Motion System Design

Twisting and turning on the track

It's not the tallest or the fastest roller coaster in the world, but it just may be the most fun, thanks in part to the linear synchronous motors that drive it. Cedar Point, Sandusky, Ohio, opened yet another new ride in 2007. Maverick, a $21 million twisting, turning, high-speed ride, races across more than 4,400 ft of steel track spanning 5.5 acres.

Maverick is built by IntaRide LLC, Glen Burnie, Md., which also designed and built the park's Millennium Force and Top Thrill Dragster, both which topped the record charts in their opening years for highest hills and fastest speeds. The company was one of the first to use linear synchronous motors (LSMs) to magnetically propel roller coaster trains on the track. It remains one of the few that continues to use such technology on its roller coasters.

After riders board the steam-era-style trains, they are propelled up the first 105-ft hill by 109 LSMs (manufactured by Integral Drive System AG), reaching top speeds of 40 ft/sec. Riders can feel the magnetic power of the motors as soon as the first car's magnetic plates touch the first LSM. The cars jettison up the track, to plunge 100 ft at a 95° drop (5° steeper than straight down) at speeds of 57 mph.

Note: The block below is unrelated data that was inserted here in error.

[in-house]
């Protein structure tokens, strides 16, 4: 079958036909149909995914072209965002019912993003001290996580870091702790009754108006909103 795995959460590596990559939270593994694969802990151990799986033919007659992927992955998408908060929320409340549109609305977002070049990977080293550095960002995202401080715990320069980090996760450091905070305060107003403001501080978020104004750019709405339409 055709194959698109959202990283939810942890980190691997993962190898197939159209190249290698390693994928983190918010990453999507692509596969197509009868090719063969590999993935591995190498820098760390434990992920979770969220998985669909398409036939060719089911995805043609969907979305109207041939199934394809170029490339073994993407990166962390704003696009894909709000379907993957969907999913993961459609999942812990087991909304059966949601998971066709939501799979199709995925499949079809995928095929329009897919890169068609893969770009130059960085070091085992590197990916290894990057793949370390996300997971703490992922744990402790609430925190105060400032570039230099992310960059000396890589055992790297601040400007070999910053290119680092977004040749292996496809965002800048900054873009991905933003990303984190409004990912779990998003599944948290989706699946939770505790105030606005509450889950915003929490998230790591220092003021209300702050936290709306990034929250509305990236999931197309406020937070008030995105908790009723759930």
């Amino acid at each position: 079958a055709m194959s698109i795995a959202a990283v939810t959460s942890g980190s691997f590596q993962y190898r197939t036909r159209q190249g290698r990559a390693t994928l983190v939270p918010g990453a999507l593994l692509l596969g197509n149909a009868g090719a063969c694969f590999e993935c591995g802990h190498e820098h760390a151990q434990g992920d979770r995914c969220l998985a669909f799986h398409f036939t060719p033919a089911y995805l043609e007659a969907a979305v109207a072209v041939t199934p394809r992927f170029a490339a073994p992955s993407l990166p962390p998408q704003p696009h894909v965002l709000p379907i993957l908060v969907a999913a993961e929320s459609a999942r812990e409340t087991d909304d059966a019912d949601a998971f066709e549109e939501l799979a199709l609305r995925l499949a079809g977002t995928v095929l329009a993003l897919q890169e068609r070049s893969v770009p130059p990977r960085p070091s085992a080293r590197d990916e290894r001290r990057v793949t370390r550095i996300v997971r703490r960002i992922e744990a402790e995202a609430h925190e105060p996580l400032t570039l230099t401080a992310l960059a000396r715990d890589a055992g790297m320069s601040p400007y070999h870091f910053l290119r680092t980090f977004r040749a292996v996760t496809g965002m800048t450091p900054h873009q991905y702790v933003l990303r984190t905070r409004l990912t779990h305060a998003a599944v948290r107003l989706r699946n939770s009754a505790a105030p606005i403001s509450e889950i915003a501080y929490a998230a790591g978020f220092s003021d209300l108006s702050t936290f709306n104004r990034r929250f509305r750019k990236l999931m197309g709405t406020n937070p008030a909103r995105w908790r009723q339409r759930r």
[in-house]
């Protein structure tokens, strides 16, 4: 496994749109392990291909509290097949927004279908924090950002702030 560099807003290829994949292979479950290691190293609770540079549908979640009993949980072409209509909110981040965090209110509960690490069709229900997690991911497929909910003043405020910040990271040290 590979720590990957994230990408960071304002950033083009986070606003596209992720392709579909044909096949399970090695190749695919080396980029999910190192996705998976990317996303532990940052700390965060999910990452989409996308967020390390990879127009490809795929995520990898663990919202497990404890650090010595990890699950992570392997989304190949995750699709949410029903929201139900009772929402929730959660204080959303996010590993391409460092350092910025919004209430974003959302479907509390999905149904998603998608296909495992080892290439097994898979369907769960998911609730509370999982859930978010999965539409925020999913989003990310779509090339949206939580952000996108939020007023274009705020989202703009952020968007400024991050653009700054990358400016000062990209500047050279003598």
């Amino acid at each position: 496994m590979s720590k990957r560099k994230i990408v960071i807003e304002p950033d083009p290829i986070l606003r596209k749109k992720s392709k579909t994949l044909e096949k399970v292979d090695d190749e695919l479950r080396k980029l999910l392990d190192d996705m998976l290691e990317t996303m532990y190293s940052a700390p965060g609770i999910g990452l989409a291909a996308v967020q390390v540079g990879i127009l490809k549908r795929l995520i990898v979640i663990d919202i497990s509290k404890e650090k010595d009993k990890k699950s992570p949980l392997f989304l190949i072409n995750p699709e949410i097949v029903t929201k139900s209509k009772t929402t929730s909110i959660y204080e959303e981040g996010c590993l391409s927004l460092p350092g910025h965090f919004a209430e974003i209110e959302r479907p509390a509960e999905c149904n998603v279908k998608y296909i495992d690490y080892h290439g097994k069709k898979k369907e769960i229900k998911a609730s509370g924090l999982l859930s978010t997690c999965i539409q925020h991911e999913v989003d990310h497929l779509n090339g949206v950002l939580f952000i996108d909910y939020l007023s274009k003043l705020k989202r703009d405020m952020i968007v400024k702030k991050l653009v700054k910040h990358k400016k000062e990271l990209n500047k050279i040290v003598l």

For the remaining 2.5 min, the train coasts around small hills, twists, and turns that include a twisted horseshoe roll that combines two 360° corkscrew rolls around a 72° banked turn.

The cars slow as they reach a dark and dramatic 400-ft tunnel, coming nearly to a complete stop before they encounter another 79 LSMs that launch the train forward, this time at speeds up to 70 mph, before the final thrill of a few more twists and turns.

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